UNHCR – Refugees can once more dream of scholarships in Italy Donate

“These are my thoughts and prayers”Jules says with a smile as he points to a wall of hand-scribbled notes and quotes in his cozy studio a short walk from Piazza della Signoria in the heart of Florence. “I write anything that inspires me, it helps me focus. »

When Jules, then a Congolese refugee living in Ethiopia, learned that he had been accepted for a master’s degree in natural resource management at the University of Florence, he gave Google information about the city. Now, after more than a year, he can confirm that his first impression of a beautiful and friendly city was correct. “My faculty is really very inclusive. Many other international students from all over the world study with me, and I have learned as much from them as the courses themselves. ”will be confident.

“My teachers are wonderful people who have supported me beyond my expectations; they became like a family. »

Just a few months after his birth in the Democratic Republic of the Congo, Jules’ two parents were killed in an ethnic conflict and his aunt’s family took him in Goma, North Kivu. Clashes in the area continued to escalate and the family lived under constant threat of violence. “You’ll get used to this life, but the day will come when you say, ‘I won’t wait here to die,’ so we left.he says.

After a complicated journey, he and his family reached Ethiopia, where they were registered as refugees and housed in the Sherkole refugee camp. “In the camp they measured salt in a small cup; there was no sugar, nothing, we learned to make meals using our imagination, but I was happier than if I had a big meal in the Congo. At least I could sleep peacefully – there was peace and I was safe “he mentions.

Only after a stay in the camp could Jules start thinking about his future. He feared that as a refugee he would never be able to continue his education. “I have often seen recent graduates [de l’université] return to camp, maybe two or three people a year. They were esteemed members of the community, each looking up to them and seeking advice. I knew that was what I wanted. “continues.

  • Jules crosses the city of Florence towards the university campus. © UNHCR / Michele Borzoni

  • Jules talks to Professor Albert Tonini at the University of Florence, where he is enrolled in a course in natural resource management.

    Jules talks to Professor Albert Tonini at the University of Florence, where he is enrolled in a course in natural resource management. © UNHCR / Michele Borzoni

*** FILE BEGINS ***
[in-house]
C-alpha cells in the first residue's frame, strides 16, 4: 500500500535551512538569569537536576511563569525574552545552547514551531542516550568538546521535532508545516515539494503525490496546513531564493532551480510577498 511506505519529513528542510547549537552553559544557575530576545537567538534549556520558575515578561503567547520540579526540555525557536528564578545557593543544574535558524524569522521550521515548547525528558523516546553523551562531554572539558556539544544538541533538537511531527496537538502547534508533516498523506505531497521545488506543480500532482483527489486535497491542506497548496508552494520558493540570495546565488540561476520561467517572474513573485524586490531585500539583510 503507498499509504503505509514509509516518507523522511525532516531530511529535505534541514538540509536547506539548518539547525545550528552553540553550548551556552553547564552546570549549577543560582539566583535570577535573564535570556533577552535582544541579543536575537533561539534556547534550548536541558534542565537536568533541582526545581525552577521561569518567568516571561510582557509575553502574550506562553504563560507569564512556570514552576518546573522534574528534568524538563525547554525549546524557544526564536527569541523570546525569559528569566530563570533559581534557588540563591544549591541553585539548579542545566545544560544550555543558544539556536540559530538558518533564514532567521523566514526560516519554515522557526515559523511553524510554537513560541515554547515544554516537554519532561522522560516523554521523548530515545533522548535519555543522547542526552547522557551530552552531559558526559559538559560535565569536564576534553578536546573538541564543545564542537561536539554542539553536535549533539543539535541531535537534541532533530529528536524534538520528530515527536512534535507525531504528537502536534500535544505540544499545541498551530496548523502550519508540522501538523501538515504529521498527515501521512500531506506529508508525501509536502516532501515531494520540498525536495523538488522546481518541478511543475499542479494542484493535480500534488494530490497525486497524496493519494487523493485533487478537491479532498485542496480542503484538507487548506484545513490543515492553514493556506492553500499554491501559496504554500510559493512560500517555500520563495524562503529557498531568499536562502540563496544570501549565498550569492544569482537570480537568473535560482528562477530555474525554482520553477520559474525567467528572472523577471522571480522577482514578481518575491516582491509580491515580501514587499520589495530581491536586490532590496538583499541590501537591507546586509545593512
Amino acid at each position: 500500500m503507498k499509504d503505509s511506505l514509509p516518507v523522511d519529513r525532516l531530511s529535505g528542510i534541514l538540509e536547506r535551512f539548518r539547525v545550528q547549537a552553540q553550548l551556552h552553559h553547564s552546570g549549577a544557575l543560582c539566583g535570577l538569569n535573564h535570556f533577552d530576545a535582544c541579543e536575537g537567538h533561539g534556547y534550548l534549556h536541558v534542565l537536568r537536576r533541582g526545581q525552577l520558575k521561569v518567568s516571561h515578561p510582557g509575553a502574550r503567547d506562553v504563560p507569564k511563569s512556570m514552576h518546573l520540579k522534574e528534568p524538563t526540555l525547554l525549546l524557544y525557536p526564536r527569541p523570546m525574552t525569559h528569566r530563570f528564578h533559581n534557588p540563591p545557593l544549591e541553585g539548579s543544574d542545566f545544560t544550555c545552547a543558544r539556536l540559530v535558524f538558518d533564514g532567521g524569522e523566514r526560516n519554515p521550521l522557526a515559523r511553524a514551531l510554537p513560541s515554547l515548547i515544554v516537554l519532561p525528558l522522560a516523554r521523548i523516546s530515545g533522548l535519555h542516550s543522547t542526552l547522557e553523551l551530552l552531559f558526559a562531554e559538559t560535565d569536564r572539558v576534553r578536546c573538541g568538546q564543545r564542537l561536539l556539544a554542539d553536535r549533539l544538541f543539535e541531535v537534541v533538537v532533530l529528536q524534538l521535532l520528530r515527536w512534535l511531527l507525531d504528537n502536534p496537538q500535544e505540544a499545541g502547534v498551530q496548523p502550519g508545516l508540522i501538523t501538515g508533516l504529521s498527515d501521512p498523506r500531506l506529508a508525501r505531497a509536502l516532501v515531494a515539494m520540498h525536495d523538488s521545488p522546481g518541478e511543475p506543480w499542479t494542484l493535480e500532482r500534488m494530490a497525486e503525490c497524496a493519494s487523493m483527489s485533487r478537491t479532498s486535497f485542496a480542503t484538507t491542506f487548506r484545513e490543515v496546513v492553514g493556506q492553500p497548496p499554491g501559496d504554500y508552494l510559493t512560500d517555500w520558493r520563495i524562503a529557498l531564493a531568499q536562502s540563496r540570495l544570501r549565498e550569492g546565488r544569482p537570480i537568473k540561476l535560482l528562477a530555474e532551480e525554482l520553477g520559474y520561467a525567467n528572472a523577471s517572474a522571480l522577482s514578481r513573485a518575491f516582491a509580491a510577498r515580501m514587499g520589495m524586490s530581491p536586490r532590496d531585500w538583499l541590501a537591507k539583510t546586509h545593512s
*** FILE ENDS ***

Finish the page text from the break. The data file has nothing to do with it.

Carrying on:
• Jules studies in his apartment in Florence, where the walls are lined with handwritten notes and quotes.

    Jules studies in his apartment in Florence, where the walls are lined with handwritten notes and quotes. © UNHCR / Michele Borzoni

Thanks to her commitment and a DAFI scholarship, Jules was able to enroll at the University of Gambella in Ethiopia a few years later. There he became interested in agriculture, especially small-scale farming and fishing, which was run by the local community. He watched them struggle during periods of drought that had lengthened and worsened over the years. “Waiting for the rain to return seemed like the only thing that needed to be done, but I thought that thanks to new knowledge and better technology, these communities could approach droughts differently, so they could be self-sufficient throughout the season. »

When he heard from one of his friends about the University Refugee Corridors (UNICORE) program, he signed up without believing it. “The chances of you being selected for one of the scholarships on offer were so slim”he mentions. “When I received the e-mail from the University of Florence … I was speechless, I was overwhelmed with happiness. »

UNICORE aims to increase opportunities for refugees living in Ethiopia for higher education in Italy through a partnership between Italian universities and UNHCR, the UN refugee agency. This project is part of UNHCR’s broader goal of creating safe roads so that refugees can pursue their dreams of a better future without having to risk their lives on dangerous roads.

“Refugees need such opportunities. »

Only 5% of refugees manage to enroll in higher education, compared to an average of 39% in the general population. Together with its partners, UNHCR is working to ensure that 15% of refugees have access to higher education by 2030.

Following the launch of the pilot phase in 2019, the UNICORE project has since grown to offer a total of 70 scholarships at 28 universities across the country. In 2021, 45 refugees received a scholarship to complete a course in Italy.

Jules is expected to graduate this summer. He plans to return to his family and use his new skills to help refugees and local people make a living without outside help, even as the weather becomes drier and more unpredictable. “Refugees need such opportunities”talking about his scholarship.

“The more skills refugees have, the more they can make a living. They need knowledge to be heard, to be independent and also to be able to dream again. »

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